U.S. intelligence reports cite multiple contacts between members of Trump’s team and Russians with links to the Kremlin, during the campaign and afterward, according to officials who have seen them. Such reports were based on intercepted Russian communications and other sources, the officials said.
Nunes, who served as a member of Trump’s transition team, has resisted calls for his House committee to investigate alleged contacts between Trump associates and Russia. He said in an interview that after months of investigations, U.S. authorities have turned up no evidence of such contacts.
“They’ve looked, and it’s all a dead trail that leads me to believe no contact, not even pizza-
delivery-guy contact,” Nunes said, appearing to rule out even unwitting contact between Trump officials and Russian agents. Investigators, Nunes said, “don’t even have a lead.”
Philip Rucker, Ellen Nakashima and Julie Tate contributed to this report.
Residents to hold candlelight vigils for ‘missing’ Reps. Nunes, Valadao
Residents plan to gather in Visalia and Tulare Thursday to hold candlelight vigils at the offices of Rep. Devin Nunes, R-Tulare, and Rep. David Valadao, R-Hanford. Their criticism: The lawmakers are not hosting town hall meetings during the congressional recess this week.
Other Republican representatives, such as Roseville’s Tom McClintock, have convened such gatherings, which were used by some to air grievances against both Congress and President Donald Trump’s administration.
The events are part of a series planned by the Courage Campaign, described on its website as an online community working to create a more progressive California. The first will run from noon to 1:30 p.m. at Valadao’s Hanford office, 101 North Irwin St., Suite 110B. The second will be at Nunes’ Tulare office at the corner of M Street and Kennedy Avenue. Similar vigils will be held at five other California representatives’ offices.
According to a news release, constituents are concerned about what the congressmen will do to help immigrant families and safeguard health-care coverage.
To push the point of the protest, the Courage Campaign created “missing” posters of the Nunes and several others.
Nunes and Republican Majority Leader Kevin McCarthy of Bakersfield came under fire Tuesday night at a GOP fundraiser, where more than 100 protestors met the two leading Republicans with calls for action. Nunes, chairman of the House Intelligence Committee and a member of the Trump transition team, has also been criticized for not investigating the leaks of sensitive information from the White House to outside countries. On Friday, Nunes wrote a letter asking the Federal Bureau of Investigation to look into the release of classified information.
More than 400 people turned out Tuesday night to address McClintock at the Mariposa Fairgrounds. Constituents on both sides of the aisle lobbed questions, statements, boos and cheers, but the event was largely peaceful apart from the slashing of several vehicles’ tires in the parking lot.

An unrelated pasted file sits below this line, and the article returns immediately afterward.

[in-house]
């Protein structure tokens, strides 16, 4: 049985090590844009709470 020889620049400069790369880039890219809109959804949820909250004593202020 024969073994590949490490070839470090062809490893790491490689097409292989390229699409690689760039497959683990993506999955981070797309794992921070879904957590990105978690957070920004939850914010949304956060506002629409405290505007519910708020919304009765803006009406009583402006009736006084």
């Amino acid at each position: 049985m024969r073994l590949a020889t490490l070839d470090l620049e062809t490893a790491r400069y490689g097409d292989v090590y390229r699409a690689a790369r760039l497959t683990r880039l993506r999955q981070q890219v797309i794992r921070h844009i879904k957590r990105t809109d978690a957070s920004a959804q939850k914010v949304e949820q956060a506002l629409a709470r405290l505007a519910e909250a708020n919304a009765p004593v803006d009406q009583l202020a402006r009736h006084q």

McCarthy, Nunes come under fire for attending fundraiser not town halls
By Steven Mayer
The signs said, “Where is Kevin?” and “Make America sane again.”
The chant repeated in call-and-answer style, “Kevin, do your job!”
Between 100 and 150 people gathered in front of the DoubleTree Hotel on Rosedale Highway Tuesday night to ask their congressman, Rep. Kevin McCarthy, R-Bakersfield, why he had time to attend a GOP fundraiser at the hotel yet declined an invitation to participate in a town hall discussion scheduled for Wednesday.
“Kevin just got re-elected. Why is it so important for him to attend a party fundraiser? You think it would be more important for him to speak to his constituents,” said Mary Anne Stiern-McLay, a retiree from the Bakersfield Police Department.
The House majority leader, McCarthy was to give an “inside look” at Washington policy and politics at the annual Lincoln Day Dinner fundraiser. The evening’s keynote speaker was to be Rep. Devin Nunes, the Tulare Republican who is chairman of the House Intelligence Committee and a member of the Trump transition team.
The fundraiser was the largest local GOP event of the year, according to organizers.
Wednesday morning, McCarthy spokesman Matt Sparks said, “Congressman McCarthy is pleased to support our local Republican Party in its annual fundraising event to promote our principles and solutions facing our community, state, and nation.
“The congressman has a previously scheduled charitable event” Wednesday evening, Sparks said.
Nunes also came under fire from protest organizers for not holding town hall meetings. Republicans across the nation are coming under criticism for their party’s renewed efforts to dismantle Obamacare, among other things. Jack Langer, Nunes’ communications director, told The Bee the congressman’s last public forum was in August, when nearly 1,000 people gathered in Tulare to discuss water needs in the central San Joaquin Valley.
Tuesday’s gala left many at the rally wondering where McCarthy’s priorities lie.
Sloan Holmes, who attended the demonstration with a friend, said her son had a brain tumor when he was 12. Years later as an adult, he received a letter from his insurance company informing him that his lifetime benefits had run out.
When the Affordable Care Act was passed during the Obama administration, it prohibited the practice by insurance companies of denying individuals coverage due to a pre-existing condition.
“That was important to us,” Holmes said. “It was a relief that my son could not be denied coverage.”
The United States is the richest, most advanced nation in the world, Holmes said. “We should be able to take care of our own.”
People are fearful, said Jesse Aguilar, a high school teacher who spoke at the rally. They see the direction the country is taking, he said, as “an attack on those folks least able to defend themselves. And that is ominous.”
The day before his inauguration as president, Donald Trump spotted McCarthy at a luncheon. “Where’s Kevin?” he asked. “There’s my Kevin.”
A sign at Tuesday night’s protest asked another question: “Whose Kevin are you?”
(1) Michael Doyle, McClatchy Newspapers, May 28, 2008
(2) Dan Bacher, Truthout.com, April 1, 2015
(3) Cold as a creek with no gold in a February blizzard. -- blj